Over the past decade Ireland has witnessed unprecedented economic growth, with growth
figures on average 8 per cent per year, over the 6 years leading to 2000.
A large factor attributing to this growth was Ireland's membership of the E.U., though a
number of other factors are also discussed.
This level of sustained Economic Growth brought with it, changes to both industry and
the labour market, increasing competitiveness within organisation's, reducing
unemployment in the 12 years to 2000, bringing the unemployment rate to an
unprecedented low in 2001 of under 4 per cent. A very tight labour market ensued
towards the end of the 20th century and into early 2001. Facing increased
competitiveness, organisations were now facing employee recruitment and retention
issues with labour turnover rapidly on the increase.
The aim of this dissertation is to create an understanding of how increased Economic
Growth rates may impact on labour turnover. This dissertation begins by assessing
Ireland's growth rate over the past 13 years to 2001, it studies the performance of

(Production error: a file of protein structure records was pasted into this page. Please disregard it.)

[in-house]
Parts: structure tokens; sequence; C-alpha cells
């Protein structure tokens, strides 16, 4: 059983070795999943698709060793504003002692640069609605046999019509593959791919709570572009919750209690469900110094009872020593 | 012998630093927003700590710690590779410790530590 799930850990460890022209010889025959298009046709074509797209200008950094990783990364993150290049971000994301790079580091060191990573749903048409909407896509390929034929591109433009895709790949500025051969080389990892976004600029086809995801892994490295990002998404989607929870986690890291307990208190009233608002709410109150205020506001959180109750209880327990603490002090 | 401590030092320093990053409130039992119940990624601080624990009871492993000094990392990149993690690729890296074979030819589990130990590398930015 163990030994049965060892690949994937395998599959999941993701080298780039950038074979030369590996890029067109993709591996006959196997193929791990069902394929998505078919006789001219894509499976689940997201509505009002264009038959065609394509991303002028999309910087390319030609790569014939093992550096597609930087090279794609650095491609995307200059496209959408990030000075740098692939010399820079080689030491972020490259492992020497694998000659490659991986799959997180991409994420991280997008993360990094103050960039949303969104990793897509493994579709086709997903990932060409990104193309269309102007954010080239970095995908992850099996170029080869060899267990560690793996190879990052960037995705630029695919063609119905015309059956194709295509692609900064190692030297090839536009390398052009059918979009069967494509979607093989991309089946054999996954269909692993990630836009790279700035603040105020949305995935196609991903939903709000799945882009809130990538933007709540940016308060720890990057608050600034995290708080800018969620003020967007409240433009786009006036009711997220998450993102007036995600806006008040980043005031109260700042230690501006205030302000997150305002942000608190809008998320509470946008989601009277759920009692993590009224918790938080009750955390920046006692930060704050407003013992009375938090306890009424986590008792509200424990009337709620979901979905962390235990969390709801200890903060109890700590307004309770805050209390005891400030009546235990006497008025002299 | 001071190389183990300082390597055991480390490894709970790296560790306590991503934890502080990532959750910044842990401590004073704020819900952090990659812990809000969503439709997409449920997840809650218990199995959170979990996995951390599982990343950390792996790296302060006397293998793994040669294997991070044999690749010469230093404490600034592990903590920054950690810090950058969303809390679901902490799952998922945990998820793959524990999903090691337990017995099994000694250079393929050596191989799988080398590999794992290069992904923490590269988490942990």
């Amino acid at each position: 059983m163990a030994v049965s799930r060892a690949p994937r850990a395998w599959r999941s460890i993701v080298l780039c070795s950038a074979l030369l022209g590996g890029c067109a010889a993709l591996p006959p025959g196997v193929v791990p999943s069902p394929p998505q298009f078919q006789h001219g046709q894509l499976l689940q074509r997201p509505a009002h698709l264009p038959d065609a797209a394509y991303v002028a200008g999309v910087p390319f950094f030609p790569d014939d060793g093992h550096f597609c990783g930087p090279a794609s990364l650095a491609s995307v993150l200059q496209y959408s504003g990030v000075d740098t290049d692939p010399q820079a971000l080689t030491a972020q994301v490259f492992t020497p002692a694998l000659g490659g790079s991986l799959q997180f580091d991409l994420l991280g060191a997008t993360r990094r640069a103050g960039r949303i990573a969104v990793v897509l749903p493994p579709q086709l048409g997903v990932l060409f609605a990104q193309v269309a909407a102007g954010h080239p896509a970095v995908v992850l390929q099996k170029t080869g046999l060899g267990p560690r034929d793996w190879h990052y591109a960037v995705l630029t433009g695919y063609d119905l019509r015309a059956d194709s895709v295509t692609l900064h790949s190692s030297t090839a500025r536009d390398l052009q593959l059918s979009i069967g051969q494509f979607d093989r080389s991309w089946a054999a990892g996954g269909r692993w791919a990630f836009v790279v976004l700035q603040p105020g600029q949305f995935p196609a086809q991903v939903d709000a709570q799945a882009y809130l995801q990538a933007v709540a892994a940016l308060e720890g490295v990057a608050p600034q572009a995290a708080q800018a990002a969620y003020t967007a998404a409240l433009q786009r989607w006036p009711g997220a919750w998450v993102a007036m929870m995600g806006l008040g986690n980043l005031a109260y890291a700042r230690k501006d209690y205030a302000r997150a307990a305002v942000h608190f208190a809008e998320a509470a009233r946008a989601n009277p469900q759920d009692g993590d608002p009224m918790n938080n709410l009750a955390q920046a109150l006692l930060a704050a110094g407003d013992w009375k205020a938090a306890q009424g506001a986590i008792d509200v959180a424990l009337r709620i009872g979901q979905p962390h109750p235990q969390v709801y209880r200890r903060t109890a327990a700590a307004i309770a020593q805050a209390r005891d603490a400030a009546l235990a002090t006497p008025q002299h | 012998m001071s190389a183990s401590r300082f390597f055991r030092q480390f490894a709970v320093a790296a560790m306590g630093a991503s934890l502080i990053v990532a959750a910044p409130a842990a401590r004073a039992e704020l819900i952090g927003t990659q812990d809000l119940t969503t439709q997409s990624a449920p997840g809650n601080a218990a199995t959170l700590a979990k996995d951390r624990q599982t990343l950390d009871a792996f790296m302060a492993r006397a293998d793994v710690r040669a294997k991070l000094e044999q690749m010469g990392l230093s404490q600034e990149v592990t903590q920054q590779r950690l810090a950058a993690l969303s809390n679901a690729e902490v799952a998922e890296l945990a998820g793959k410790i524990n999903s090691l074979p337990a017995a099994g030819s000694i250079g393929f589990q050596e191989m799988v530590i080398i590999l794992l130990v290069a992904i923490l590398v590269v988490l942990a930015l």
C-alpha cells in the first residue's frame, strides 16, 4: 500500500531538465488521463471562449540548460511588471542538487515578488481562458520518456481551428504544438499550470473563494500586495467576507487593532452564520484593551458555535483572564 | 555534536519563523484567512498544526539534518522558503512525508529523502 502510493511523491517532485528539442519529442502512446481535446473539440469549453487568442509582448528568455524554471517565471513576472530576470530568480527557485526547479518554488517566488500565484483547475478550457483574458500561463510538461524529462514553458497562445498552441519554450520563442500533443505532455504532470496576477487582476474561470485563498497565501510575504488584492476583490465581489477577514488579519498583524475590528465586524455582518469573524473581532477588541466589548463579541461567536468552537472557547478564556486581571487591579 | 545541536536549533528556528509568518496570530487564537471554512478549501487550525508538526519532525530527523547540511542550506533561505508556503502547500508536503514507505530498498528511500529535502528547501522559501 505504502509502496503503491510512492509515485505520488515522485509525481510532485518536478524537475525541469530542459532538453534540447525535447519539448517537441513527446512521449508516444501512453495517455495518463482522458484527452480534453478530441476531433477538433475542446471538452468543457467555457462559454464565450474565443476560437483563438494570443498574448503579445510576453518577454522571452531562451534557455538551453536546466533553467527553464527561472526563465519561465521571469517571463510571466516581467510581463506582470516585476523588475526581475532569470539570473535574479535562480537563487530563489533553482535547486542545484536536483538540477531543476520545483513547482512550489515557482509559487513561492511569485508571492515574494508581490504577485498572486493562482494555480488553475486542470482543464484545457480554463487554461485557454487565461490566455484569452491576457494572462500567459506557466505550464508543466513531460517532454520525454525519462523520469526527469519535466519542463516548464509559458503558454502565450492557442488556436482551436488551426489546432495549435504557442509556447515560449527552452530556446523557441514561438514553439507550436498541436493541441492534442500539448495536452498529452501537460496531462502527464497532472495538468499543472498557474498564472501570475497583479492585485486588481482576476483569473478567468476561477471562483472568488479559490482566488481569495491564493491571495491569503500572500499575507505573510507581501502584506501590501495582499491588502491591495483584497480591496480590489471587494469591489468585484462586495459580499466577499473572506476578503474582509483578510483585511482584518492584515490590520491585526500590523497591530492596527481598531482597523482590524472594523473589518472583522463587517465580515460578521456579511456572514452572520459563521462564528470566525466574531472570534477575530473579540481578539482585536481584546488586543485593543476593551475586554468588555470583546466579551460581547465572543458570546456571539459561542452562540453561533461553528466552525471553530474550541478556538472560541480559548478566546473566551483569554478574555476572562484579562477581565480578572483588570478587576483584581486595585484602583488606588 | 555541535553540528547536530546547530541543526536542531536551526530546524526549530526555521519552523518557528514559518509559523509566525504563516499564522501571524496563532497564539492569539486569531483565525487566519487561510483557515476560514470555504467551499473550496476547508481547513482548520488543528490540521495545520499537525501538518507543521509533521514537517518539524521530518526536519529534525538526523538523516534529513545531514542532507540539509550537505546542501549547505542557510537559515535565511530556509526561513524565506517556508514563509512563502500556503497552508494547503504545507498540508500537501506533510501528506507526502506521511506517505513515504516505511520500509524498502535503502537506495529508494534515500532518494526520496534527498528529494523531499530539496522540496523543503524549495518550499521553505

Ireland's previously recessionary economy and reasons for the unprecedented growth
phase. Research is conducted into the current Labour Force including, levels of
employment and unemployment and from this current levels of labour turnover are
A number of questionnaires were posted to a cross section of organisations, attempting to
identify whether this increase in labour turnover does correlate with increased levels of
economic activity, and to estimate the impact on at organisational level of labour
This research concludes that yes, there has been an increase in labour turnover in line
with increased economic growth, and the increased economic activity does in-fact
provide a corridor for employees to become more selective and affords employees more
opportunities to change jobs and organisations.